Pursuit of Unhappiness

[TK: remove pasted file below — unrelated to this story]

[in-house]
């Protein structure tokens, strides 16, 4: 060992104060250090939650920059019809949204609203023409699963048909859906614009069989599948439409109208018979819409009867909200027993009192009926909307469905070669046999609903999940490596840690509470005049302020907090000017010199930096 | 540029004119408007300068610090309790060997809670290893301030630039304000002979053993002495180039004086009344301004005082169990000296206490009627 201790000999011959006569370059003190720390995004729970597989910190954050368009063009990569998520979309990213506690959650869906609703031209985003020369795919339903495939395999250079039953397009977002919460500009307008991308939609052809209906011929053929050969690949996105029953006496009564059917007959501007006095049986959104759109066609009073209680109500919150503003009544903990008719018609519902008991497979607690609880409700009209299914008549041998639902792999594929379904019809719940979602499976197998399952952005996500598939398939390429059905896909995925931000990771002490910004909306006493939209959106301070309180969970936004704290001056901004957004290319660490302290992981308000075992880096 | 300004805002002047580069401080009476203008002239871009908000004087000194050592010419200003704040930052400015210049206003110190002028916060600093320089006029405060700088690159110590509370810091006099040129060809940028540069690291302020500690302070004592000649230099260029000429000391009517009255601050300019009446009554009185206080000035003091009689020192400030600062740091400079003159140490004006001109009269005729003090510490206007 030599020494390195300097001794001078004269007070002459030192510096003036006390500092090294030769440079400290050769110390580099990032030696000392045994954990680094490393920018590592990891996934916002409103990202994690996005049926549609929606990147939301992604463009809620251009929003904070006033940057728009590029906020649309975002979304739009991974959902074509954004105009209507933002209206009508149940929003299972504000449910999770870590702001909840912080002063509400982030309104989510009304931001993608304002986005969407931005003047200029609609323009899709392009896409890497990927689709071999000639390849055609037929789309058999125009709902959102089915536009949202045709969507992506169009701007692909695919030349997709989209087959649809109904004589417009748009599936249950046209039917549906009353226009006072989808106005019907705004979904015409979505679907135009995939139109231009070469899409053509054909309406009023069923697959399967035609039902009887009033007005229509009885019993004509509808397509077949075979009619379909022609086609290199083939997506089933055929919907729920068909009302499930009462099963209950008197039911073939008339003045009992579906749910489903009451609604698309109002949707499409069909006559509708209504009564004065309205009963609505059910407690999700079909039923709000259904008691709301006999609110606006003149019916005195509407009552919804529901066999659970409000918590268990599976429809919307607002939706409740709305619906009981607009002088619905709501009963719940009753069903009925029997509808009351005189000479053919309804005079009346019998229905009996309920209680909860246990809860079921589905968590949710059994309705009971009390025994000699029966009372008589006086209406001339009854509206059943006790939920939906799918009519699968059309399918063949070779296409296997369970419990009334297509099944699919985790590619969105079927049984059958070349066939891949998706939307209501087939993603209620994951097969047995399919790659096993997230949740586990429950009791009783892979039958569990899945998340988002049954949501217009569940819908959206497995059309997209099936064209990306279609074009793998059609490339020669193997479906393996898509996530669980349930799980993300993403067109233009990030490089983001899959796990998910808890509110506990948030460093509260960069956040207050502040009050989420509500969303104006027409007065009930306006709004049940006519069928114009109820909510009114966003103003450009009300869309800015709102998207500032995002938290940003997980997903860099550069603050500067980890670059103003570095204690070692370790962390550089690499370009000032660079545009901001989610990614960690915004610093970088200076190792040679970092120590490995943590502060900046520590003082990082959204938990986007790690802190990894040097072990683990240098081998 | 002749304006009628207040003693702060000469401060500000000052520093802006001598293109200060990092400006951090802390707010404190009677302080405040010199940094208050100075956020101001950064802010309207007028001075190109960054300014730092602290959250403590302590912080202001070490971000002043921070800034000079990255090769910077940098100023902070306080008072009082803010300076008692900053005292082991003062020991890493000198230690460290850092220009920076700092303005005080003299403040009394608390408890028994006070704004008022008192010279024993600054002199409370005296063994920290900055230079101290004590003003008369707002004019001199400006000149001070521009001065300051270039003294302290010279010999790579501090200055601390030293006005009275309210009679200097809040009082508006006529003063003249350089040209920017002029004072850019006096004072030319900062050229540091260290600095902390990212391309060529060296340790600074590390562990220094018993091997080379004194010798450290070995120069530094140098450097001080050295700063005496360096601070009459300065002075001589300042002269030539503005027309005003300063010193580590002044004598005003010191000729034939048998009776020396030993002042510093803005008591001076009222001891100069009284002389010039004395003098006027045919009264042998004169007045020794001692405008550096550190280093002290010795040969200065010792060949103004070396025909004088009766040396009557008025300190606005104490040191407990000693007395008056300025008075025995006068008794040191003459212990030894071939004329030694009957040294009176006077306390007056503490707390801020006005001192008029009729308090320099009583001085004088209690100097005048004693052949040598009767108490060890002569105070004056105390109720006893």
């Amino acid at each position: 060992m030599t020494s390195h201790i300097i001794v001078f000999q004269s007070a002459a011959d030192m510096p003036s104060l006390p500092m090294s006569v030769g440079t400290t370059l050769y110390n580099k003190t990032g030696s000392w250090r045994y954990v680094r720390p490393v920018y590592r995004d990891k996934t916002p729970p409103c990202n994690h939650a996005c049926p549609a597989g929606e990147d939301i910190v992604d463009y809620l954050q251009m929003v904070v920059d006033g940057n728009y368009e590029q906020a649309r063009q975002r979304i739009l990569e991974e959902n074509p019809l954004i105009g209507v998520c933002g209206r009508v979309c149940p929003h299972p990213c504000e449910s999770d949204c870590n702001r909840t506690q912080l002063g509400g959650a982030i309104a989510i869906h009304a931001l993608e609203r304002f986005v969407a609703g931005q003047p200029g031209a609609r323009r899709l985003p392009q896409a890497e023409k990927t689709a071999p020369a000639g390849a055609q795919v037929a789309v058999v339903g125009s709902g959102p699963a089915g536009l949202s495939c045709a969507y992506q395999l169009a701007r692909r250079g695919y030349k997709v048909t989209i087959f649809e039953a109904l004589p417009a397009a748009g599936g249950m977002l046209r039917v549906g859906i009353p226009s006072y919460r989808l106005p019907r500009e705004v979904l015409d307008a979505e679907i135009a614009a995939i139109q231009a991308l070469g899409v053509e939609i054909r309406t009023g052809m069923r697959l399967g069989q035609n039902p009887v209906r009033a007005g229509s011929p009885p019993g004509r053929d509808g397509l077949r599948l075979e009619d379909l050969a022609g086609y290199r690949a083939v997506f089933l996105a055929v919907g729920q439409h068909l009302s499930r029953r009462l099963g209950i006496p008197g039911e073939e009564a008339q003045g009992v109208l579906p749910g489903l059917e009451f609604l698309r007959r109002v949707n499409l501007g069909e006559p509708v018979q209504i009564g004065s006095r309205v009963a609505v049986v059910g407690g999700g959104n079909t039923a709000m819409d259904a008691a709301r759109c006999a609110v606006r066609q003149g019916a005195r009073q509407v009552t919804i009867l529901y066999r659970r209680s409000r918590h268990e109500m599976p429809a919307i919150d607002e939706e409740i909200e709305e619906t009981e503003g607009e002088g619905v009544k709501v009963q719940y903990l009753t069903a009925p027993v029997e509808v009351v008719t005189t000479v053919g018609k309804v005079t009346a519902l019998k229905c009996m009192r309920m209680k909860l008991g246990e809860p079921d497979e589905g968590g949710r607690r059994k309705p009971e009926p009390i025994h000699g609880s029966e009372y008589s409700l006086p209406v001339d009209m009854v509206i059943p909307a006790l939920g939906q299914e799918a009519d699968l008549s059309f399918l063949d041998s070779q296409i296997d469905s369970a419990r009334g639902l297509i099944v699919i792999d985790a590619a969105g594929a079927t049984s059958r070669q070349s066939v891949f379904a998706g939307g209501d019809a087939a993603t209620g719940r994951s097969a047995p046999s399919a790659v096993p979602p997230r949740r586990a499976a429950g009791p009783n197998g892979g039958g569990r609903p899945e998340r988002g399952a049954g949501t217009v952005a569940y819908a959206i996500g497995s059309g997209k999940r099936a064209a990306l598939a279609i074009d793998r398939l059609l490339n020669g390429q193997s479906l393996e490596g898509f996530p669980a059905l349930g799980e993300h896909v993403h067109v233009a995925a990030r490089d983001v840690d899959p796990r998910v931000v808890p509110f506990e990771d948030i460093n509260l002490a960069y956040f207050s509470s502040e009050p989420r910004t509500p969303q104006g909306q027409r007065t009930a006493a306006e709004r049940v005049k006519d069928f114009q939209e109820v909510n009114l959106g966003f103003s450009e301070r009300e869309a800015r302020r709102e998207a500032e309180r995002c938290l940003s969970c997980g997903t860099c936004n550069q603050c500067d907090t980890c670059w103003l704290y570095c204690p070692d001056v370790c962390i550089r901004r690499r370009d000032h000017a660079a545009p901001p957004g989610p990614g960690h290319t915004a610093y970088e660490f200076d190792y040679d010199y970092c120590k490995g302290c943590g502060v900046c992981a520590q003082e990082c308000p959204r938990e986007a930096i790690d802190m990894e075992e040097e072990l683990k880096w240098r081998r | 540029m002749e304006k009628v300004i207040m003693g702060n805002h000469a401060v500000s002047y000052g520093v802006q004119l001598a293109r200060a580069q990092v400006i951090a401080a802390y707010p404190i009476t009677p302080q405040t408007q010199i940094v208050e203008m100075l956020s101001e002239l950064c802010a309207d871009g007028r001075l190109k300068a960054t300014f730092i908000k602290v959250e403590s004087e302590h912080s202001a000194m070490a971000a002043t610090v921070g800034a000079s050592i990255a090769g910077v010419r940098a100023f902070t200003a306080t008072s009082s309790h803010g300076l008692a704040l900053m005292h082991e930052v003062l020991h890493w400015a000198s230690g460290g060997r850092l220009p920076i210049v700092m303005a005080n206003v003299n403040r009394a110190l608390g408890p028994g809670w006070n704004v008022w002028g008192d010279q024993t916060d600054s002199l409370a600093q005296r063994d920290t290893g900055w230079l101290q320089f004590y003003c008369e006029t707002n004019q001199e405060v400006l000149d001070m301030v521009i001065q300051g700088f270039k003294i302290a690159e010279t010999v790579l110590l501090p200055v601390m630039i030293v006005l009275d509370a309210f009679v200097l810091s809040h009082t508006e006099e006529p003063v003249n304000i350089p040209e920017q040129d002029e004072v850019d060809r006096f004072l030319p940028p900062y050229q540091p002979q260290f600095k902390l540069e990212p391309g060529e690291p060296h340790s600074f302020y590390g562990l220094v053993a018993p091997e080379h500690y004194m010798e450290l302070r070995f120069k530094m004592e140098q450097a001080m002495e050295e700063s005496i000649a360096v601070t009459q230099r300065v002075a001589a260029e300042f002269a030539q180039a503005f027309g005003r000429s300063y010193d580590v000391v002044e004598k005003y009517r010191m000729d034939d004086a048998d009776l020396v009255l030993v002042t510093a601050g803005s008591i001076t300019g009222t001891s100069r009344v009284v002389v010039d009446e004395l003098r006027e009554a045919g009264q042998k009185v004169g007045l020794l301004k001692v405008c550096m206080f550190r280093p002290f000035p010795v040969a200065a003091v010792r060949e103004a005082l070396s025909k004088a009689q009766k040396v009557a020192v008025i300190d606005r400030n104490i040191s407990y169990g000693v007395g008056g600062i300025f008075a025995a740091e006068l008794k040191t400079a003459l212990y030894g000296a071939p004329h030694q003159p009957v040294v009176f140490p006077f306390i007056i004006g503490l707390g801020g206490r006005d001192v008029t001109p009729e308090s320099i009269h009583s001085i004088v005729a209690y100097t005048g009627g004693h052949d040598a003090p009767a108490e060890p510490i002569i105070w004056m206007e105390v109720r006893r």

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Introduction In the “Pursuit of Unhappiness authors Robert Gunn and Betsy Gullickson, tells and story about a business woman named Karen. She is having a conversation with a friend. While detailing events at her job that made her upset, her friend points out to Karen that she is mad because she got just what she is asked for. The article then went into detail about the thought process that leads Karen to become angry at the fact that she got the raise she asked for. Though Karen’s thought process and the entire article many assumptions and hypothesis were made. Assumptions One assumption is that Karen was unjustly upset about her pay increase. Even though she got what she asked for, she felt cheated. Once she found out what others where making, Karen realized that she did not ask for enough. Karen may have been more upset at herself than her company. At the time she thought money was her main motivator. She came to the realization that out of the three motivators money, recognition, and cause (Gunn and Gullickson, 2007) that her main motivator was recognition. The fact that her main motivator was being fulfilled could be the reason why she undervalued her work and failed to ask for an adequate raise. Another assumption is that women often took jobs for the wrong reasons (Gunn and Gullickson, 2007). That statement suggests that Karen’s gender may have been the reason she did not recognize her motivator instead of the fact that she may have just never thought about it. If a person obtains a job that will not gratify their main motivator then that person will be unsatisfied with their job. By making this assumption the article also implies that most women are not satisfied at work .Even though assumptions are drawn from this article, there are a few hypotheses made by the Pursuit of Unhappiness. Hypotheses, Variable, and Operational Definitions One hypothesis

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